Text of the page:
On this day 55 years ago, Martin Luther King walked his last march. He was joining a protest by the sanitation workers in Memphis. They were striking for better wages and improved working conditions after two of their workers were crushed by a sanitation truck and their families couldn’t even afford to pay for their funerals. King stopped the march after it started to get violent. He planned a nonviolent protest for April 5. He didn’t live that long.
King was shot in Memphis on April 4, 1968, the day after his famous “Mountaintop” speech. He said, “I may not get there with you. But I want you to know tonight, that we, as a people, will get to the promised land! And so I’m happy, tonight. I’m not worried about anything. I’m not fearing any man. My eyes have seen the glory of the coming of the Lord!” This modern-day prophet was violently shot the next day outside room 306 at the Lorraine Motel.
Holy Week 1968 started a few days later with the country in an upheaval. Riots and unrest gripped a fearful nation.
Once again, we enter Holy Week with a nation unglued. The mass shooting yesterday in an affluent neighborhood at a private Christian school in Nashville is devastating and yet only adds to the death toll. As of today, this year 130 mass shootings have taken place, meaning more mass shootings than days this year. At least 57 people have died in 38 mass shootings so far this month. The violence seems never ending and nothing is done.
If I hear one more politician talk about thoughts and prayers, I will walk out into the middle of the street and scream. I feel so helpless. Democratic politicians call for gun reform, but will background checks and waiting periods really stop the proliferation of the guns? Assault weapons need to be banned. Since the ten-year federal Assault Weapons Ban (AWB) expired in 2004, more deaths have resulted from the use of assault weapons and high-capacity magazines. Everytown for Gun Safety’s website reports that of all the mass shooting incidents between 2009 and 2018, assault weapons accounted for 25% of deaths and 76% of nonfatal injuries. Only seven states and Washington, D.C. prohibit assault weapons. There are many more evidence-based solutions that can be put in place to reduce gun violence, but until our politicians stand up to the gun lobby and the gun-owners, nothing will be done.
Our 23-year-old neighbor stood on our porch last night after the horrendous school shooting in Nashville and defended his right to own guns. He has seven guns scattered in his room, next door to our house. He said the guns were under his bed and in his drawers. He has a little brother, age 14, who lives in that house. How can his brother feel safe? How can we all feel secure in a nation with unchecked gun owners?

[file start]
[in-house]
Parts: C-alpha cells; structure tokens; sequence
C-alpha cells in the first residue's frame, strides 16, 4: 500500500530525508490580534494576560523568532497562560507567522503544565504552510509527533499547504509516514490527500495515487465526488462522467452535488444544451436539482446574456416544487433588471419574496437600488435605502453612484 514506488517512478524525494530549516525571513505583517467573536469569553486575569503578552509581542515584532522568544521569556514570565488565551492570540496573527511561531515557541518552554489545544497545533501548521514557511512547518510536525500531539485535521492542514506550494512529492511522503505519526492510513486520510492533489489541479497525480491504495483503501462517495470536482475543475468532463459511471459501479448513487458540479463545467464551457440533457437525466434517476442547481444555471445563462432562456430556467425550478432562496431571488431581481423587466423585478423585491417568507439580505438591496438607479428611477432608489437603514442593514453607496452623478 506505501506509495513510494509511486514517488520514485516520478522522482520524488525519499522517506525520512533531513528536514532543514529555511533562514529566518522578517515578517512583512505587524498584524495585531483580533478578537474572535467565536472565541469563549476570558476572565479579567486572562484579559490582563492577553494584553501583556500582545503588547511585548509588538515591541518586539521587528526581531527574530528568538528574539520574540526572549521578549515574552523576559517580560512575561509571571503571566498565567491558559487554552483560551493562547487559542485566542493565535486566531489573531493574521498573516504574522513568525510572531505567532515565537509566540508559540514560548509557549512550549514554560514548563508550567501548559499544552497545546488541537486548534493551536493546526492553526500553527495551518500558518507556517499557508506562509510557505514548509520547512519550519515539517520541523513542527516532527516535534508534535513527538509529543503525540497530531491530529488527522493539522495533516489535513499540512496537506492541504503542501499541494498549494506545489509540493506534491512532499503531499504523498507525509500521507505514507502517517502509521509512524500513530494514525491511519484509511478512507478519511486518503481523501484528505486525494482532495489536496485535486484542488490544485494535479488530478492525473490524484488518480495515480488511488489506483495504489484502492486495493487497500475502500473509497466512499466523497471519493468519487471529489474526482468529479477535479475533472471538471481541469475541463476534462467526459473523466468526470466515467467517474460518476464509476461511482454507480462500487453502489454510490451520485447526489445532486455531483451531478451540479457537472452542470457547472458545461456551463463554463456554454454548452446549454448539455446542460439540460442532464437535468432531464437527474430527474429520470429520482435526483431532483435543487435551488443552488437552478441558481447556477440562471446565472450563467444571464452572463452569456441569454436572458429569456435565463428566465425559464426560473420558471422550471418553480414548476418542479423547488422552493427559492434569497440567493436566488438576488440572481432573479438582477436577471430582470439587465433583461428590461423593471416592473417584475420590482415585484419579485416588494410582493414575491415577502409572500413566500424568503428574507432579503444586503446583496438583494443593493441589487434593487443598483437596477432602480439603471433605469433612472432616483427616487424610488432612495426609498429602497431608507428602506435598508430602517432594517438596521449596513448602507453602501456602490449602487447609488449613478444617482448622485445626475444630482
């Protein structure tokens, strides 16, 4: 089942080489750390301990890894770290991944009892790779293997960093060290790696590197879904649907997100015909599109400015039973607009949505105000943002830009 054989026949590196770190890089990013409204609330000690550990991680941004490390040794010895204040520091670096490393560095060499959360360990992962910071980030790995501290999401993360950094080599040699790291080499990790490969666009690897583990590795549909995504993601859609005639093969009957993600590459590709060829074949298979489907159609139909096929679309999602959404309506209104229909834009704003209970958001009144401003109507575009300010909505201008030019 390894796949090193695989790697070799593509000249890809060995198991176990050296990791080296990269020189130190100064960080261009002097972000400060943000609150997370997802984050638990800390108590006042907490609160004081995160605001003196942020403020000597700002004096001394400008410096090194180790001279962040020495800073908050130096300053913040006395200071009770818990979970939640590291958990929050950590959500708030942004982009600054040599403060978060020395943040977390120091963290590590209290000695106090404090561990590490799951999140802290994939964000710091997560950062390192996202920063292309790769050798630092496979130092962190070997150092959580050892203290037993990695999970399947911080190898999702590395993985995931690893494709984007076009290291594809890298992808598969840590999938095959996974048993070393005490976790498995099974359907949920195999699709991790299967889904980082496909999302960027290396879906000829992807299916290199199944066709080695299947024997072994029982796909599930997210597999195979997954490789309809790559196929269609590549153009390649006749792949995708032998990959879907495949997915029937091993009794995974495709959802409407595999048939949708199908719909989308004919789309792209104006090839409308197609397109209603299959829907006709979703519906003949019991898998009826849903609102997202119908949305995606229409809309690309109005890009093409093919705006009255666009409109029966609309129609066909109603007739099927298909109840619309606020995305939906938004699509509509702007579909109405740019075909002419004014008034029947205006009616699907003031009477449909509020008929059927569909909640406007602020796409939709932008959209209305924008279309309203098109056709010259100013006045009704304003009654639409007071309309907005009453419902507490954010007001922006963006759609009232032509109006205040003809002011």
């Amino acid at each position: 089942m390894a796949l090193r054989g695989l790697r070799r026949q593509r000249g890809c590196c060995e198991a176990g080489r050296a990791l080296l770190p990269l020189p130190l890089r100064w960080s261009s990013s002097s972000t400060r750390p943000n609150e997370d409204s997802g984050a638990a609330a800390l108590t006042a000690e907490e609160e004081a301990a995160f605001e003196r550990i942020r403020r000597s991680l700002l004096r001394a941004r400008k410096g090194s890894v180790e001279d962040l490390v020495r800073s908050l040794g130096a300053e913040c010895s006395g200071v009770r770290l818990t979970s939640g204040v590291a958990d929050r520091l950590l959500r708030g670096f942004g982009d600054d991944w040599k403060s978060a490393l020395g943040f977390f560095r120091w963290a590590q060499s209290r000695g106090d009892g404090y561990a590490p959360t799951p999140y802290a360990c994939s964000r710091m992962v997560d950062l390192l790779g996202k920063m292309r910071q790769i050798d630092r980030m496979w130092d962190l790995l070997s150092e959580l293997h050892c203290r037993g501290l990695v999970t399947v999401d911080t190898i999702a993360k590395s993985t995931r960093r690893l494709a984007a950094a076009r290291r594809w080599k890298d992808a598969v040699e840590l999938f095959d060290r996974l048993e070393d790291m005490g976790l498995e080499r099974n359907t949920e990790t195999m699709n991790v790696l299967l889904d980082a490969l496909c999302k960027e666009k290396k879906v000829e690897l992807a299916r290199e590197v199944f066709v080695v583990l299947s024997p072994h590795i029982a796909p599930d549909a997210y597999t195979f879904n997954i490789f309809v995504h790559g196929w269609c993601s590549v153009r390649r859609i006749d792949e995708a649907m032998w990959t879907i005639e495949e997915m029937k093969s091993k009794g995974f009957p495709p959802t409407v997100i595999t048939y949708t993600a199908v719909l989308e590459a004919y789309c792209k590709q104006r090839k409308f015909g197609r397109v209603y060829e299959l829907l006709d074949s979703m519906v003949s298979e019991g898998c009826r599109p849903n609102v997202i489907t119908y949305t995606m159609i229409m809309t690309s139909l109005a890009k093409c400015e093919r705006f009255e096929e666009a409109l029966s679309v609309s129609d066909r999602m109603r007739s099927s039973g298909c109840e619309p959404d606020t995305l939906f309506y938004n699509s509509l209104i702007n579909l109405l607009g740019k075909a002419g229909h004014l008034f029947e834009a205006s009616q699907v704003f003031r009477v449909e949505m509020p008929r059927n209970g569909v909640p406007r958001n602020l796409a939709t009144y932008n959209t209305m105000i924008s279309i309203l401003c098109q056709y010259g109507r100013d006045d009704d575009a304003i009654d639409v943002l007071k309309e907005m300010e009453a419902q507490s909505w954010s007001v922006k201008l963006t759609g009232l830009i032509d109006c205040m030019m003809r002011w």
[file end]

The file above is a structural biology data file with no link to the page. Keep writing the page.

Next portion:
After King’s violent death 55 years ago, Congress and President Lyndon B. Johnson passed the 1968 Gun Control Act. This was one of the first major laws that legislated the sale of firearms in the US. Unfortunately, this also led to the modern-day gun lobby that has stymied many gun laws since that time.
I understand that most of us feel powerless to fight for gun protections in this country, but Martin Luther King said, “Our lives begin to end the day we become silent about things that matter.” As we enter Holy Week, we must speak up and continue to elect brave lawmakers who are not afraid to stand up for gun controls. Families in Nashville and across this nation are fractured and traumatized as they decide whether to send their children to school today and tomorrow. As King’s nine year old granddaughter, Yolanda Renee King, said in a 2018 gun control march in D.C., “I have a dream that enough is enough.”
image in my window for the last 5 years since the Parkland shooting…
As I attempt to make more regular blog posts, here’s an update on books and media that matter to me right now.
What I am listening to: Holy Week: The Story of a Revolution Undone hosted by Vann R. Newkirk II, an exploration of the week following MLK’s assassination and how it impacted civil rights and face in our country.
Also listening to: Grammy Award winning Madison Cunningham’s new album, Revealer. “I’m a daughter to the mystery but a servant to strain…”
On repeat: The Highwomen’s Crowded Table…”I want a house with a crowded table…let us take on the world while we’re young and able.”
What I am reading: No Filter: The Good, The Bad and The Beautiful by Paulina Porizkova, a collection of essays by the former model about the beauty industry, feminism, loss and aging.
Also reading: Caste: The Origins of Our Discontents by Isabelle Wilkerson about the unspoken caste system that has shaped America. Just out in paperbook.
What I am watching: Borgen, a Danish political drama about a female prime minister’s rise to power.